It is no secret that the number of complaints lodged against employers with the Department of Labor (“DOL”), Wage and Hour Division, alleging violation of the Fair Labor Standards Act of 1938 (“FLSA”) has increased dramatically over the last decade.  The number of investigations commenced by the DOL, whether prompted by employees or via random investigations, has increased exponentially, and the number of collective actions filed for alleged violations of the FLSA (or state equivalents) has increased 325% between 2001 and 2011 Typically, confidential allegations by frustrated employees have been directed toward larger corporations like RadioShack, Bloomberg, or Genesis.  Now, however, a new frontier for DOL investigations has opened: claims asserted against “Mom and Pop” operations, i.e., closely held companies that are traditionally sole proprietorships, licensees (versus franchisees) and family-owned and operated shops.

Mom and Pop operations now are receiving surprise visits by the DOL, or are named defendants in collective action lawsuits.  Why?  It appears that word has trickled down from employees of conglomerates to workers of smaller enterprises that employers must pay.  Or, perhaps, plaintiff’s attorneys in an effort to locate new terrain, are seeking unsuspecting business owners to hit with surprise claims.  Whatever the cause, Mom and Pop operations have the proverbial bulls eye aimed at their addresses.

The target companies usually have a small workforce (fewer than 100 employees), a combination of full-time and part-time hourly (“non-exempt”) employees, a few salaried (“exempt”) employees and usually have the majority of the daily business operations handled by one person – the owner (even if payroll is prepared by a third-party company).  Additionally, the target companies do not have sophisticated legal departments tasked with the responsibility of conducting periodic audits, training or simply keeping abreast of the current state of the law.  These are local companies that are neighborhood favorites (e.g., restaurants, book stores, reception halls, caterers, florists), that support other businesses (e.g., local debris removal facilities) and provide comfort during a time of need (e.g., funeral homes).

Case in point: Company X is a small, fast food licensee in Chicago.  Although Company X had hourly workers who rarely worked overtime and one salaried manager, who was well-respected, Company X was sued in a collective action for failure to pay overtime.  Despite the efforts of Company X’s owner to follow all applicable federal, state and local wage laws, and to have a payroll company deduct the appropriate withholding, the sole salaried employee sued Company X and its owner for failure to pay overtime wages.  Despite the fact that the salaried employee fulfilled the “certain duties” requirement for an exempt worker, the manager (a non-traditional college student) worked part-time and her salary did not meet the threshold payment requirement of $455 per week.  Thus, the deficient salary made the manager a misclassified “exempt” employee, and the manager was entitled to receive overtime pay for the time she worked over 40 hours in a week for the preceding two years because the unsuspecting owner “had no idea of this [$455 per week] requirement.”  Obviously, a company with a designated legal department or well-advised HR Department would know the specific criteria for classifying exempt versus non-exempt employees.  But here, the hard-working owner of this Mom and Pop operation was totally caught off guard.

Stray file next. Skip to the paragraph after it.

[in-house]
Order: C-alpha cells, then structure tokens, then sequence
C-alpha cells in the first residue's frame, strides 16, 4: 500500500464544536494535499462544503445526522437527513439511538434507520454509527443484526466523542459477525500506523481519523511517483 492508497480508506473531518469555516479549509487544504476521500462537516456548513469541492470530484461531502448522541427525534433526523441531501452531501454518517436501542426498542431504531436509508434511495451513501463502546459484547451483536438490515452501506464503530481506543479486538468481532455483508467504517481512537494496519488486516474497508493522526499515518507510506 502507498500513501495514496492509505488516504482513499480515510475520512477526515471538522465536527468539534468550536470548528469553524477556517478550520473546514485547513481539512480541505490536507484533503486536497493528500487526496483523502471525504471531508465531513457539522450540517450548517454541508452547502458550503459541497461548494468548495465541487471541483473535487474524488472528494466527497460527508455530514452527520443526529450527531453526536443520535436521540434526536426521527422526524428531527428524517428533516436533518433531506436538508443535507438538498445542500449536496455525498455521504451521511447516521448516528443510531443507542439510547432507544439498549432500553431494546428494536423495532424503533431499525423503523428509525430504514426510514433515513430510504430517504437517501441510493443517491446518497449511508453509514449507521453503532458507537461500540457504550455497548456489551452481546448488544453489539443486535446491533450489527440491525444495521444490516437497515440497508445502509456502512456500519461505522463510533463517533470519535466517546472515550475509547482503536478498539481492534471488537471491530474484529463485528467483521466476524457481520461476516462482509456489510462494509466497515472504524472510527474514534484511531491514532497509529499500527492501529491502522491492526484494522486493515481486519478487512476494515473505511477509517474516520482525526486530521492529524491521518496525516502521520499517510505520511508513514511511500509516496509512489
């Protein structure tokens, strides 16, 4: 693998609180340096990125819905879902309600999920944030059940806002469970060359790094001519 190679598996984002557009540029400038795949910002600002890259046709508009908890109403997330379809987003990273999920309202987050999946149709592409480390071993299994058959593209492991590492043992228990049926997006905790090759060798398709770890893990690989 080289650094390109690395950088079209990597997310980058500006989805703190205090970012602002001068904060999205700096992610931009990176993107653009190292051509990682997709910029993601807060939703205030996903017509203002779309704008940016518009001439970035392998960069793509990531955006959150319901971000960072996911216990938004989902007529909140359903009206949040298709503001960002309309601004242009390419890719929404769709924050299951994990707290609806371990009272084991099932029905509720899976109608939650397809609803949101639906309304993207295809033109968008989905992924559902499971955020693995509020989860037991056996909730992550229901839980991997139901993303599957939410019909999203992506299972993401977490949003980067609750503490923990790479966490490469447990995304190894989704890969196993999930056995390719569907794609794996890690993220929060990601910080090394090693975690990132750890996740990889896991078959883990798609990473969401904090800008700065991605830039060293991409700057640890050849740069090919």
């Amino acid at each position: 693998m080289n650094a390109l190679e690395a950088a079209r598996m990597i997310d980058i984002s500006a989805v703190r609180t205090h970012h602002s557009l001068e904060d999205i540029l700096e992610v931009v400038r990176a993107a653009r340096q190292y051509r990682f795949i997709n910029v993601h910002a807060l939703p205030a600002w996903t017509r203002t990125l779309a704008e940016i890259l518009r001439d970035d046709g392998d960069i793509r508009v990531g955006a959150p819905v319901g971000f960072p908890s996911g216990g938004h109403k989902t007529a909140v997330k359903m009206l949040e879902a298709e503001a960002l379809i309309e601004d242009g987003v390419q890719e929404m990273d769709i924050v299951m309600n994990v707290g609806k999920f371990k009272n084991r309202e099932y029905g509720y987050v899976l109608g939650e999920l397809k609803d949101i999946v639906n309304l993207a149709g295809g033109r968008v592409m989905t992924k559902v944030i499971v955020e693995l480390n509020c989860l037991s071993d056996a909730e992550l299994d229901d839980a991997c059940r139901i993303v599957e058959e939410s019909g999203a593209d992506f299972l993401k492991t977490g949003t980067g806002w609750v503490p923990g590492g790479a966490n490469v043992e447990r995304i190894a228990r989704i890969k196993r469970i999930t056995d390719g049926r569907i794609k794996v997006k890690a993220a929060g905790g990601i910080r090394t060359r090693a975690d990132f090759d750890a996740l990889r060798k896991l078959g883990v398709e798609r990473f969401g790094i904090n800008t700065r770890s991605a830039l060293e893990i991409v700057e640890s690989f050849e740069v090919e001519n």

The rise in attacks against such smaller companies, who employ almost half of all private, non-farm workers in America, is a reason for concern.  Many Mom and Pop operations are “sitting ducks” unaware that they are violating the FLSA.  To defend themselves, Mom and Pop companies must stay abreast of employment rules and regulations and cannot blindly rely upon third-party payroll companies to advise them.  Rather, those businesses must ascertain whether their current policies and practices are in compliance with current law.

So, what’s a Mom and Pop to do?  The answer is simple: contact a trusted employment lawyer for a review of the company’s payroll practices, policies and procedures.  Like larger companies that routinely review classifications and policies, the Moms and Pops of the country must also review policies, practices and procedures as a regular part of its management process.  The few annual hours of review by an employment lawyer is a worthwhile investment, especially if it could potentially ward off a claim from that “well-liked” employee who later finds a way to sue the company.  Ignorance of the law remains no excuse, even for the Mom and Pop operation.  For Company X, the difference between obtaining a review of its policies and payroll practices would have alerted it to the misclassification of the sole salaried employee, and could have saved the tens of thousands of dollars that were incurred in legal fees and settlement payment.  Moms and Pops, please take this advice.  One day you will grow to appreciate it!